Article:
Let \(K_h\) denote the skeleton of a mesh generation \(\mathcal {T}_h\) of \(\Omega \), and let \(\mathcal N(\Omega )\) and \(\mathcal N(K_h)\) denote the set of grid points in the closure of a domain and that on its skeleton, respectively. It is worth to note that the mesh is composed mostly of rectangles. However, we need trapezoidal meshes to match the interface \(\Gamma _{12}\) and we may need rounded trapezoidal meshes to match \(\Gamma _1\) if \(\Gamma _1\) is curved.
\(\{ u(\eta _1), u(\eta _3), u(\eta _5), u(\eta _8)\}\) for each cell. Then, the interface difference (4.2) yields the global stiffness system with unknowns \(\{ u (\eta ): \eta \in \mathcal N (K_h) \}\). Therefore, the static condensation property is naturally embedded in the HDM.
Reduction in degrees of freedom by static condensation
\(Q_2^*\hbox {grid}\)  \(Q_4^*\hbox {grid}\)  \(Q_k^*\hbox {grid}\)  

HDM  \(N^2+2N(N+1)\)  \(9N^2+6N(N+1)\)  \((k1)^2 N^2 + 2(k1)N(N+1)\) 
Condensed  \(2N(N+1)\)  \(6N(N+1)\)  \(2(k1)N(N+1)\) 
Reduction rate  \(\frac{2}{3}\)  \(\frac{2}{5}\)  \(\frac{2}{k+1}\) 
Remark 4.1
The subdomain \(\Omega _2\) can contain one or two layers of polar (quasi) rectangles. To combine a low order HDM and a high order ABC we need two layers, and just one layer is enough for combination of the \(Q_m^*\) grid HDM and the \(\mathcal R_n^h\) ABC if \(n \le m+1\).
Remark 4.2
Suppose a domain is the unit square with a \(N\times N\)rectangular partition. Table 4 highlights reduction in degrees of freedom by the static condensation. The reduction rate is computed asymptotically under the assumption that N is a big number.
5 Numerical Experiments

An annulus with \(1< r < \frac{3}{2}\),

A Chinese coin (see Fig. 1) bounded by \(\Gamma _1 = \{ \max \{x,y\}=1 \}\) and \(\Gamma _2 = \{ r=3\}\),

The domain “D” bounded by \(\Gamma _1 = \{ x=1, \ y = 1, \ x^2 + y^2 = 1 \}\) and \(\Gamma _2 = \{ r=3\}\).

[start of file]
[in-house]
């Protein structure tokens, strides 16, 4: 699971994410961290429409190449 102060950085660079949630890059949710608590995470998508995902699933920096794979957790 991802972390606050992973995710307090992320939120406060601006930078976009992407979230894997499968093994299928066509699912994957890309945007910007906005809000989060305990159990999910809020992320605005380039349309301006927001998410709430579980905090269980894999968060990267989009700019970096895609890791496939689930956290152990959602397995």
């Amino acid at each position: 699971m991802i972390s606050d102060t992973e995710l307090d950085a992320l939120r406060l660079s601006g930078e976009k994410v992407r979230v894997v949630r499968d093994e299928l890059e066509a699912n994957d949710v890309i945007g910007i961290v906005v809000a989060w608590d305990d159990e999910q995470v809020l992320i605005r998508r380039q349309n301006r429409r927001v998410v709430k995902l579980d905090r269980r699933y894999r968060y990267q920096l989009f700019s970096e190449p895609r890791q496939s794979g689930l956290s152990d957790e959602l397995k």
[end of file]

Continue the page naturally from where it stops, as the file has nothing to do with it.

Here, \(\mathcal R_m^h u =0\) and \(\mathcal B_m^h u=0\) are called the mth order ABC. The first observation was comparison of condition numbers for the discrete and BGT ABCs. Both methods yield similar condition numbers and we omit details.
Example 1
Example 2
Example 3
The scattering problem with the sound soft boundary condition is solved on the Chinese coin domain. Here, the grids are give as in Fig. 1. The incident wave \(u_{in} = e^{i \omega (x \cos \alpha +y \sin \alpha )}\) with the incident angle \(\alpha = 0\) and \(\omega =5\) is tested, and the scattered wave is plotted by increasing the degrees of freedom. The 4th order discrete radial ABC (\({\mathcal {R}}_4^{h}u =0\)) on the \(Q_4^*\) grid is used for numerical computation.
Example 4
The scatterer of the shape “D” is tested with the incident wave \(u_{in} = e^{i \omega (x \cos \alpha +y \sin \alpha )}\) and the incident angles \(\alpha = 0, \frac{\pi }{4}, \frac{\pi }{2}, \pi \). The same computational parameters are chosen as in Example 3.
As shown in Fig. 5 the discrete radial and BGT ABCs perform evenly well for the Laplace equation. The higher order ABC shows better convergence than the lower order ABC. As the mesh becomes finer the error seems to be dominated by the truncation error in the absorbing boundary condition. For the Helmholtz equation numerical examples only with the discrete radial ABC are presented. We observe that the BGT absorbing boundary condition produces spurious numerical solutions because of the poor finite difference approximation property as mentioned in Sect. 2, and we omit it here. As shown in Figs. 6 and 7 the discrete radial ABC performs quite robust even for a larger wave number (in view of the level of discretization). Here, the computation is performed on a \(N \times 2N\) mesh by doubling N up to \(N=64\) for the radial \(Q_2^*\) grid and up to \(N=32\) for the radial \(Q_4^*\) grid. When the wave number is small the higher order ABC performs clearly better than the lower order ABC. However, convergence property becomes similar regardless of orders of the discrete radial ABC when the wave number increases. Even the 2nd order method \(\mathcal R_2^h u=0\) performs the best for the cases, \(\omega =50, \ 100\). Nonetheless, the high order hybrid difference combined with the high order discrete radial ABC (for example, the \(Q_4^*\) grid method and \(\mathcal R_4^h=0\)) produces more reliable solutions for a wide range of wave numbers. From those observation the scattering problems in Examples 3 and 4 are solved by using the ABC, \(\mathcal R_4^h (u)=0\) on the \(Q_4^*\) grid. Figure 8 clearly shows how the scattered wave converges as the degrees of freedom (dof) increase. Figure 9 represents the real part of the scattered wave with various incident angles, and this example shows that our method can manage a complicated geometryproblem quite well. The numerical results accord well with those existing numerical results.